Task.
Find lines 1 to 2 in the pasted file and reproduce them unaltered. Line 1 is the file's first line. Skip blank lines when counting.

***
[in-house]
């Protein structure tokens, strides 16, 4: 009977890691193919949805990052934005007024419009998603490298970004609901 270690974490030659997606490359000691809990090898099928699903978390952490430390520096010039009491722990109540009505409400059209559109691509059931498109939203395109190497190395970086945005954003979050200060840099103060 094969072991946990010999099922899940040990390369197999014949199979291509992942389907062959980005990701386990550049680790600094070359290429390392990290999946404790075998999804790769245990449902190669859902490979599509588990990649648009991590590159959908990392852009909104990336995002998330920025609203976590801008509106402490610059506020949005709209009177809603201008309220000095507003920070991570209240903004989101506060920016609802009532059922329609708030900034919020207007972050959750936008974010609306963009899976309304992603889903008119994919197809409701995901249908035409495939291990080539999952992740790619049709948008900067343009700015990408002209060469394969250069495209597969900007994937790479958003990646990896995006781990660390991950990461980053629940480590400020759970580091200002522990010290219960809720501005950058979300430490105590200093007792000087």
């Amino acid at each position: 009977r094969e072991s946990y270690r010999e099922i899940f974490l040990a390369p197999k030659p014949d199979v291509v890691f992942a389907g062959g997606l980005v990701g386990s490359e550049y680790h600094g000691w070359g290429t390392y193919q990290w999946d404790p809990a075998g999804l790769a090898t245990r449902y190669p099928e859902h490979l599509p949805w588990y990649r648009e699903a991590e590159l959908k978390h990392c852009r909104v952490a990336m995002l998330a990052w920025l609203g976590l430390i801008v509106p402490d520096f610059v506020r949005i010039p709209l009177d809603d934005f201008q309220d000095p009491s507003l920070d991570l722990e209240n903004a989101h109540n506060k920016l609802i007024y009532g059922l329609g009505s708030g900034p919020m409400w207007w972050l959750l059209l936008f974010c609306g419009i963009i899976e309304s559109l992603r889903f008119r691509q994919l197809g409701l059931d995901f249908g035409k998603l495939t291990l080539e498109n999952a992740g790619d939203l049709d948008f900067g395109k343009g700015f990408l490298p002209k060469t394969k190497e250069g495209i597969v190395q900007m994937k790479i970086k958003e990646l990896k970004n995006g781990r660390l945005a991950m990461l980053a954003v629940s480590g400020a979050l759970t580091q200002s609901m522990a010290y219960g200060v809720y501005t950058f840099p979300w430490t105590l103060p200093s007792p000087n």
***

[in-house]
């Protein structure tokens, strides 16, 4: 009977890691193919949805990052934005007024419009998603490298970004609901 270690974490030659997606490359000691809990090898099928699903978390952490430390520096010039009491722990109540009505409400059209559109691509059931498109939203395109190497190395970086945005954003979050200060840099103060 094969072991946990010999099922899940040990390369197999014949199979291509992942389907062959980005990701386990550049680790600094070359290429390392990290999946404790075998999804790769245990449902190669859902490979599509588990990649648009991590590159959908990392852009909104990336995002998330920025609203976590801008509106402490610059506020949005709209009177809603201008309220000095507003920070991570209240903004989101506060920016609802009532059922329609708030900034919020207007972050959750936008974010609306963009899976309304992603889903008119994919197809409701995901249908035409495939291990080539999952992740790619049709948008900067343009700015990408002209060469394969250069495209597969900007994937790479958003990646990896995006781990660390991950990461980053629940480590400020759970580091200002522990010290219960809720501005950058979300430490105590200093007792000087």